Vaccines, the target of some of the earliest scientific conspiracy theories, are now racing along at warp speed toward Food and Drug Administration approval. But at such a breakneck pace, how can safety be ensured? What defines success? Are all vaccines created equal? Do we want a vaccine revolution? How about a vaccine revelation?
The scientific session on Tuesday, December 15 at 11:00 am Central, “SARS CoV-2 Vaccine Basics -Current State of Affairs” will answer these questions along with other unknowns surrounding the design, development, and deployment of a vaccine for SARS-CoV-2.
Speaker Sharon Frey, MD, explains the pipeline of vaccine development from virus biology, stages of vaccine development, regulatory safety and oversight, and Operation Warp Speed, the federal government’s initiative to develop and deliver to the American public a vaccine for the novel coronavirus. She describes why understanding the basic biology of a virus and cell-mediated immunity impact the design of vaccines. She discusses the various viral elements targeted by vaccine developers to generate or sustain an immune response, including RNA, DNA, and protein subunits. Simply knowing the difference between SARS-CoV-2’s spike and nucleocapsid proteins won’t cut it with the amount of vaccines currently under development.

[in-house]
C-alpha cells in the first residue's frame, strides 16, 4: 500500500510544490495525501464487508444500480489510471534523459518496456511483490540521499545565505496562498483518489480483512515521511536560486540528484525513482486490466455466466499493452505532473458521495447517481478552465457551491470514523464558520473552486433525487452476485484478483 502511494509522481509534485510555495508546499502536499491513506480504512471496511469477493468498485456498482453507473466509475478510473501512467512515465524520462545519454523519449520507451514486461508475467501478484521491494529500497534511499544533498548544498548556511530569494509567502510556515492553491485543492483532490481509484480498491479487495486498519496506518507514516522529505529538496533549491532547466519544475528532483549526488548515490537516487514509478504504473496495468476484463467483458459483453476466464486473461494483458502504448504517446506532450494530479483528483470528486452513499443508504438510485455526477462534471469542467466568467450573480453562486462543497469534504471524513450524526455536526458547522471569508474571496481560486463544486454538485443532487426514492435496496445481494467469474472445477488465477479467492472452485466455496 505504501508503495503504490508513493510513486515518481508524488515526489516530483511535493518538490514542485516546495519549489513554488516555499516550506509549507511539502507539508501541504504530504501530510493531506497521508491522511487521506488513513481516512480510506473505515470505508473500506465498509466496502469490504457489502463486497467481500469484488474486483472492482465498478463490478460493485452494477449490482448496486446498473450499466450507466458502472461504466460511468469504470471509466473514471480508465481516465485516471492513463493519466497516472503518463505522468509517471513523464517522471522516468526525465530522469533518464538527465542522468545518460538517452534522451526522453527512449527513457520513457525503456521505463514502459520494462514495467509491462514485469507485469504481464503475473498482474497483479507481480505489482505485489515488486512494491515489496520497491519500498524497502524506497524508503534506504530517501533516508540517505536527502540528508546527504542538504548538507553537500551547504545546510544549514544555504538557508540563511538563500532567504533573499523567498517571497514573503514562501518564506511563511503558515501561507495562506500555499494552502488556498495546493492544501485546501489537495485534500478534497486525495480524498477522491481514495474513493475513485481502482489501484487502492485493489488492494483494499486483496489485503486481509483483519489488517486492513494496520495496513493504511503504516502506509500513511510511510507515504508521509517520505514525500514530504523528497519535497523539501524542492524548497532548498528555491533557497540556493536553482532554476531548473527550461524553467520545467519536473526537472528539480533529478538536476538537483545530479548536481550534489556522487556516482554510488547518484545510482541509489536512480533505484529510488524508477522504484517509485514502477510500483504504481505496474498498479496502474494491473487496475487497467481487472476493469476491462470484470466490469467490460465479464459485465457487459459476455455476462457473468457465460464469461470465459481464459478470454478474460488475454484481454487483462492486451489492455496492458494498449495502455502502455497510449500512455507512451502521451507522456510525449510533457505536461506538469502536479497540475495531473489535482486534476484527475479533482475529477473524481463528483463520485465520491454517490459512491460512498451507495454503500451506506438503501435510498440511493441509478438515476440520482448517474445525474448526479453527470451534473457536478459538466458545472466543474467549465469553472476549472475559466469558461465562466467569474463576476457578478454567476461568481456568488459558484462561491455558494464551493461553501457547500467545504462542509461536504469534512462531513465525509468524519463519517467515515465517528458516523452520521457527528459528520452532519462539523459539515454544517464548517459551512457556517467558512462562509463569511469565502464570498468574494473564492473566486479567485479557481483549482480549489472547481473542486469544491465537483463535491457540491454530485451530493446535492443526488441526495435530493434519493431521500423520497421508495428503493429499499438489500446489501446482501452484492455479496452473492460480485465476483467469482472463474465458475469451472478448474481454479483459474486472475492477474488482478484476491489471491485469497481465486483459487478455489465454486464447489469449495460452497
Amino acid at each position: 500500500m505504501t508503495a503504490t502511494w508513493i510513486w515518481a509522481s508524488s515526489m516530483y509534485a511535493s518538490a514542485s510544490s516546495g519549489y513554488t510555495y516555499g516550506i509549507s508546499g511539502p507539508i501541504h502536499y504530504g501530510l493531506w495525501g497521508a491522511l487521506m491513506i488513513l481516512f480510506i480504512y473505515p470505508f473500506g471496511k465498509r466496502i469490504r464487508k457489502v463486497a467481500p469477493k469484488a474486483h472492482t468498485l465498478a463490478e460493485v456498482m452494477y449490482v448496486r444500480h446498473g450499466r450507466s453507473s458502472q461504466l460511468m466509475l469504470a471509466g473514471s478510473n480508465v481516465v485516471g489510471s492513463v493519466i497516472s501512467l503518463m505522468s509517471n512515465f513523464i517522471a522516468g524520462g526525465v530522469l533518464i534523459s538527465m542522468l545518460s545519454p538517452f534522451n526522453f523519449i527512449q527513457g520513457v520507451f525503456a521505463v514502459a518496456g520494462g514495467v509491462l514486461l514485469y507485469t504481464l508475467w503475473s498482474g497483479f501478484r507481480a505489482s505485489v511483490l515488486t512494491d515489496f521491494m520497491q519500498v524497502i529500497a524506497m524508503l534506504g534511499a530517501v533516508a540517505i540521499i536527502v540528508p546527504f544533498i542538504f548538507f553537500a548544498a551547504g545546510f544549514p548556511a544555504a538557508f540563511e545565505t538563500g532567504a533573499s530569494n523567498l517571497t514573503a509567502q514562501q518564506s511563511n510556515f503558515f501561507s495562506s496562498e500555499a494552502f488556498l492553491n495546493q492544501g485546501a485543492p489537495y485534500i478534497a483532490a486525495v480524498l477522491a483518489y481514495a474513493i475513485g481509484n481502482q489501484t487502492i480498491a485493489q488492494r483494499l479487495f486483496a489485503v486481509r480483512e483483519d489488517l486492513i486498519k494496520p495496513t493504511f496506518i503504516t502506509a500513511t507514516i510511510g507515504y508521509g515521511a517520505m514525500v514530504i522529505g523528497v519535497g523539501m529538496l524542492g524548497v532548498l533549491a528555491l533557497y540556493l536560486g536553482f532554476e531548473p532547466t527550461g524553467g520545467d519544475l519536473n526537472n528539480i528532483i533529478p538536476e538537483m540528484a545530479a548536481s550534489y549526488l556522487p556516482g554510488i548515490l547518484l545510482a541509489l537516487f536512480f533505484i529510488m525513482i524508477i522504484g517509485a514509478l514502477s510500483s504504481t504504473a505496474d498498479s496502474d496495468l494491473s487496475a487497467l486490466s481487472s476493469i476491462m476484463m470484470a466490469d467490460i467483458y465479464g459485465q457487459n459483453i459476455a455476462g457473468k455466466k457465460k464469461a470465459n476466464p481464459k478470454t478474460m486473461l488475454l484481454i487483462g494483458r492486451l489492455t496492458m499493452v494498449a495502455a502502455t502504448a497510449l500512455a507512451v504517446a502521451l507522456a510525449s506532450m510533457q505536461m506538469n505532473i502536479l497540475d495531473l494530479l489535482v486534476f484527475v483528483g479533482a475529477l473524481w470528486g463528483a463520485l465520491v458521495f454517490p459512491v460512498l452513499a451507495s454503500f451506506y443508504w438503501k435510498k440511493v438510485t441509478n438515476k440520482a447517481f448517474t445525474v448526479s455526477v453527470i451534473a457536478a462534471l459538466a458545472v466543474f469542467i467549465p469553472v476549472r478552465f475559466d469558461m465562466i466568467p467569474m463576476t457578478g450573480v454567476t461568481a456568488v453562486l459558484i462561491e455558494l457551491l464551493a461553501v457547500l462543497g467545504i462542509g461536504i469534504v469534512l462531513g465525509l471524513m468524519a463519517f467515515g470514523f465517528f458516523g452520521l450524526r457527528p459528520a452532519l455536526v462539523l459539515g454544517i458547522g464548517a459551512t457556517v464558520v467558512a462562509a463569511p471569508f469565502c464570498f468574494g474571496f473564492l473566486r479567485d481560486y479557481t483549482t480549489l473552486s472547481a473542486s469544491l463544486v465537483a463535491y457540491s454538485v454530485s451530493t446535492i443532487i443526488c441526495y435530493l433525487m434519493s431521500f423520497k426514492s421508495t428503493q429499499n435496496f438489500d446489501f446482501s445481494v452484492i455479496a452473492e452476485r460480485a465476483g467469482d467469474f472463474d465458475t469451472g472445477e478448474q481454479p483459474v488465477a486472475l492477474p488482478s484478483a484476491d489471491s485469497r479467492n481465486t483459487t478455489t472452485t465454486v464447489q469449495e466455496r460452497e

When it comes to efficacy and safety studies, vaccine trials are not immune to the negative impacts of disparities due to social determinants. Diverse enrollment ensures a vaccine is studied in a cohort that accurately reflects the general population. “It’s important to understand the general issues related to safety, health disparities, and people’s fear of vaccines,” she states. “These items are outside of clinical research but are important to a vaccine’s success.”
During this scientific session she outlines the role that the laboratory medicine community will play in the process. She emphatically states that everyone has a part in developing and deploying vaccines. The laboratory community learned valuable lessons from serology testing for disease management for hepatitis A and B, and rubella.
“Herd immunity is not going to get us out of the COVID-19 pandemic,” she says. “Laboratory medicine is key in differentiating natural infection from a vaccine-mediated immune response.” The design, development, and deployment of a vaccine might fundamentally change what clinical laboratories measure.
Another key topic Frey tackles is the vaccine rollout. Operation Warp Speed has set some ambitious targets for approving and deploying vaccines. Most likely it won’t be a one size fits all situation so prioritizing the order in which different groups receive vaccines will be key. Existing vaccines for influenza are already customized for populations: high doses for the elderly, intranasal for kids. The Center for Disease Control and Prevention’s Advisory Committee on Immunization Practices is already developing prioritization strategies for multiple SARS-CoV-2 vaccines.
How these vaccines get distributed will be very important. “Deciding who gets access first will be heavily scrutinized,” she adds. History has its eyes on you.
The success of a SARS-CoV-2 vaccine faces many hurdles. But the lab medicine-immunology union is driving the vaccine revolution so it provides a solution. Attendees of this session will no doubt be satisfied.